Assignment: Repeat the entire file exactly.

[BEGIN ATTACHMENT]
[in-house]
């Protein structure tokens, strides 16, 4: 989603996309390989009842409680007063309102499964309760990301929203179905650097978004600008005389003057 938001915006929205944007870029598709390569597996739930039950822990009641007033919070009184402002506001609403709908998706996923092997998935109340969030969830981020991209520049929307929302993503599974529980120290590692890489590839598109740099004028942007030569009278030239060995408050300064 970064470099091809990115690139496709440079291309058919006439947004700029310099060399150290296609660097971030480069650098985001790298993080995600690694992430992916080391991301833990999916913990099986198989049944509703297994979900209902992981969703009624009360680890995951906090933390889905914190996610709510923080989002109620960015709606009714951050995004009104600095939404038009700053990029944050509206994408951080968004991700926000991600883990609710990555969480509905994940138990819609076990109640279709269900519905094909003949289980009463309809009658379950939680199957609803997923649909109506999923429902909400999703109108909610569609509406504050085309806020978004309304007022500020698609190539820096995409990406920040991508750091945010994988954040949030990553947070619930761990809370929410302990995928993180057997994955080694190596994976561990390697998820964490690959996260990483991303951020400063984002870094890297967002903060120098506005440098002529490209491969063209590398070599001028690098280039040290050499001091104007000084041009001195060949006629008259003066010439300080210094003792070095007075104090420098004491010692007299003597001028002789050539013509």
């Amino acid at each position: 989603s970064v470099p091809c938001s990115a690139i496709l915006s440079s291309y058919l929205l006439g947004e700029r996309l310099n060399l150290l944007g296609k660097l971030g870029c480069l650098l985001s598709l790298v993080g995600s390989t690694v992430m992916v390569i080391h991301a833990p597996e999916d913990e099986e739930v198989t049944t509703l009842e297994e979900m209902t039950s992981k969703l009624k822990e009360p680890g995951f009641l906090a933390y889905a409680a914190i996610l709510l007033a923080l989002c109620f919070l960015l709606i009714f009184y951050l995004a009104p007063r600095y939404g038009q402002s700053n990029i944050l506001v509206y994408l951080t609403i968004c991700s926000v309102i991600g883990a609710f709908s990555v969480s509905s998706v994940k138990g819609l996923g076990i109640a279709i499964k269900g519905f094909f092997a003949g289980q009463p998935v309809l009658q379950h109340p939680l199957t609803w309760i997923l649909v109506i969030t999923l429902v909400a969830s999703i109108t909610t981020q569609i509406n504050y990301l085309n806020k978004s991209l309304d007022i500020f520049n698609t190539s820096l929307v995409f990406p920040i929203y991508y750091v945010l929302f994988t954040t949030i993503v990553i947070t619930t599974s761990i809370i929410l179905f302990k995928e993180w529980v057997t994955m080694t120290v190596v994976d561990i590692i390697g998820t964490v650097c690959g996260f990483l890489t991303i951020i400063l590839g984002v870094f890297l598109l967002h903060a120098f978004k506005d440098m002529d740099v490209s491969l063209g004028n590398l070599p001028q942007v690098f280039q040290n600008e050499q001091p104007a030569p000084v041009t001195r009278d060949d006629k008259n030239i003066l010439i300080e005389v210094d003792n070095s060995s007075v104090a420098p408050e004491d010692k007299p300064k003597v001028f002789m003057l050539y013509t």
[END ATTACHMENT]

[in-house]
């Protein structure tokens, strides 16, 4: 989603996309390989009842409680007063309102499964309760990301929203179905650097978004600008005389003057 938001915006929205944007870029598709390569597996739930039950822990009641007033919070009184402002506001609403709908998706996923092997998935109340969030969830981020991209520049929307929302993503599974529980120290590692890489590839598109740099004028942007030569009278030239060995408050300064 970064470099091809990115690139496709440079291309058919006439947004700029310099060399150290296609660097971030480069650098985001790298993080995600690694992430992916080391991301833990999916913990099986198989049944509703297994979900209902992981969703009624009360680890995951906090933390889905914190996610709510923080989002109620960015709606009714951050995004009104600095939404038009700053990029944050509206994408951080968004991700926000991600883990609710990555969480509905994940138990819609076990109640279709269900519905094909003949289980009463309809009658379950939680199957609803997923649909109506999923429902909400999703109108909610569609509406504050085309806020978004309304007022500020698609190539820096995409990406920040991508750091945010994988954040949030990553947070619930761990809370929410302990995928993180057997994955080694190596994976561990390697998820964490690959996260990483991303951020400063984002870094890297967002903060120098506005440098002529490209491969063209590398070599001028690098280039040290050499001091104007000084041009001195060949006629008259003066010439300080210094003792070095007075104090420098004491010692007299003597001028002789050539013509």
């Amino acid at each position: 989603s970064v470099p091809c938001s990115a690139i496709l915006s440079s291309y058919l929205l006439g947004e700029r996309l310099n060399l150290l944007g296609k660097l971030g870029c480069l650098l985001s598709l790298v993080g995600s390989t690694v992430m992916v390569i080391h991301a833990p597996e999916d913990e099986e739930v198989t049944t509703l009842e297994e979900m209902t039950s992981k969703l009624k822990e009360p680890g995951f009641l906090a933390y889905a409680a914190i996610l709510l007033a923080l989002c109620f919070l960015l709606i009714f009184y951050l995004a009104p007063r600095y939404g038009q402002s700053n990029i944050l506001v509206y994408l951080t609403i968004c991700s926000v309102i991600g883990a609710f709908s990555v969480s509905s998706v994940k138990g819609l996923g076990i109640a279709i499964k269900g519905f094909f092997a003949g289980q009463p998935v309809l009658q379950h109340p939680l199957t609803w309760i997923l649909v109506i969030t999923l429902v909400a969830s999703i109108t909610t981020q569609i509406n504050y990301l085309n806020k978004s991209l309304d007022i500020f520049n698609t190539s820096l929307v995409f990406p920040i929203y991508y750091v945010l929302f994988t954040t949030i993503v990553i947070t619930t599974s761990i809370i929410l179905f302990k995928e993180w529980v057997t994955m080694t120290v190596v994976d561990i590692i390697g998820t964490v650097c690959g996260f990483l890489t991303i951020i400063l590839g984002v870094f890297l598109l967002h903060a120098f978004k506005d440098m002529d740099v490209s491969l063209g004028n590398l070599p001028q942007v690098f280039q040290n600008e050499q001091p104007a030569p000084v041009t001195r009278d060949d006629k008259n030239i003066l010439i300080e005389v210094d003792n070095s060995s007075v104090a420098p408050e004491d010692k007299p300064k003597v001028f002789m003057l050539y013509t």